Rust Insights

Long-term Rust Project Maintenance

Long-term Rust Project Maintenance

Rust has reached a level of maturity where it is being used for critical infrastructure, replacing legacy systems written in C or C++. This means, some Rust projects need to be maintained for years or even decades to come.

By some estimates, the cost of maintaining a product is more than 90% of the software's total cost.

Critical software demands minimal downtime and high reliability, so it is reassuring that the Rust core team highlights its commitment to these values in their post "Stability as a Deliverable."

This guide is based on my experience assisting clients with medium to large Rust projects and focuses on long-term Rust project maintenance. While much of the advice may be applicable to other languages, I will emphasize aspects specific to Rust.

Table of Contents

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Your Team Needs to be On Board

First, make sure that your team buys into the decision to use Rust and that they have the necessary skills to work with the language.

Introducing Rust is often a disruptive change and requires a long-term mindset. It is important to have the backing of both the team and leadership to make this transition successful.

On top of that, every language comes with its own set of tools, libraries, and idioms. It takes time for a team to become proficient in a new environment, and Rust is well-known for its steep learning curve.

Investing in Rust training and team-augmentation is a good way to accelerate this process. While it means higher upfront costs, it will pay off in the long run, because the team will feel confident in their ability to maintain the codebase.

Rust Maintenance

Building for Rust Stability and Longevity

Prefer Stable Rust Over Nightly

Rust has a stable release every six weeks, which brings new features and bug fixes to the language.

The stable release is the most reliable and well-tested version of Rust. In contrast, the nightly release is a daily snapshot of the Rust compiler and is more likely to break your code.

For long-term maintenance, it's important to stick to the stable release of Rust if at all possible. This ensures that your code will continue to compile and run without modification, even as the language evolves.

There are only very few cases where nightly Rust is still necessary and you should carefully evaluate if the benefits outweigh the risks.

If you are writing code that should live for a while, or a library that is aimed to be widely used, avoiding nightly features is likely your best bet. — Andre Bogus in The nightly elephant in the room

Regularly Update Your Compiler

Dependencies can specify a minimum version of the Rust compiler they require. Keeping your compiler up-to-date ensures you can use the latest versions of your dependencies.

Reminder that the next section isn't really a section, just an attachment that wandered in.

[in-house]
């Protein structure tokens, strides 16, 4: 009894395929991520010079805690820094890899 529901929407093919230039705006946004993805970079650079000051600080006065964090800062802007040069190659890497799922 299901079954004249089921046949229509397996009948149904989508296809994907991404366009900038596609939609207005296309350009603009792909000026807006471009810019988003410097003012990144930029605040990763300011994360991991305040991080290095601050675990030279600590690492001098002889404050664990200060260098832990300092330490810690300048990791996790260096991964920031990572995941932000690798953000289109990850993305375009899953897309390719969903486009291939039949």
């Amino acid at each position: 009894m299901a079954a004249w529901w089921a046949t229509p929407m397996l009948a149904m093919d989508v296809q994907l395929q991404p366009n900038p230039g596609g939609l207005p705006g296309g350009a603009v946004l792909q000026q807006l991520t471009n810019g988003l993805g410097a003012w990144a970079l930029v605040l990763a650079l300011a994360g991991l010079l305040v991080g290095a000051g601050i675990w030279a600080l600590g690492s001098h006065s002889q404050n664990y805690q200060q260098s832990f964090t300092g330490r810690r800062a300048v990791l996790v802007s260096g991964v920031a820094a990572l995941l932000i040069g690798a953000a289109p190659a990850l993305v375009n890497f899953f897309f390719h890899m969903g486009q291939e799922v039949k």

Additionally, continuous integration tools, like the dtolnay/rust-toolchain GitHub Action, default to the latest stable Rust version. Therefore, it's adivsable to keep your compiler current.

Updating your compiler toolchain is simple. Do it regularly:

rustup update


An often underrated feature which is not found in other languages is Rust's edition system. It ensures stability without stagnation: every three years, a new edition is released, which allows the language to evolve without breaking existing code. For example, the 2018 edition introduced the async and await keywords, which are now widely used in Rust codebases; but code written in the 2015 edition still compiles and runs without modification. Mixing crates from different editions is possible as well.

As a result, organizations have time to migrate their codebase to the new edition at their own pace.

That said, try to keep your codebase up-to-date with the latest edition, as it will make it easier to benefit from new features and improvements in the language.

Use Rust Language Features Conservatively

Rust comes with a wealth of powerful features, such as macros, traits, generics, and lifetimes. While these features can make code more expressive and efficient, they can also make code harder to read and maintain.

For long-term maintenance, it's important to be conservative about using advanced language features. At times, this might come at the cost of performance or verbosity, but the benefit is code that is easier to understand by a larger part of the team.

Here are a few examples of conservative use of Rust language features:

  • Use macros only for boilerplate code: Macros can be powerful tools for code generation, but can be hard to read and debug and take a toll on compile times. Use them sparingly and only for code that is repetitive. Know When to Use Macros vs. Functions
  • Avoid complex trait bounds: Traits are a common way to abstract over types in Rust, but complex trait bounds can lead to hard-to-understand error messages and obfuscate business logic. Some code duplication is often preferable to complex trait bounds.
  • clone is fine: While clone can be a performance bottleneck, it is often the simplest way to avoid lifetimes and keep code readable. In many cases, the performance overhead is negligible. If you are considering to introduce lifetimes to avoid clone, ask yourself if the added complexity is worth the performance gain.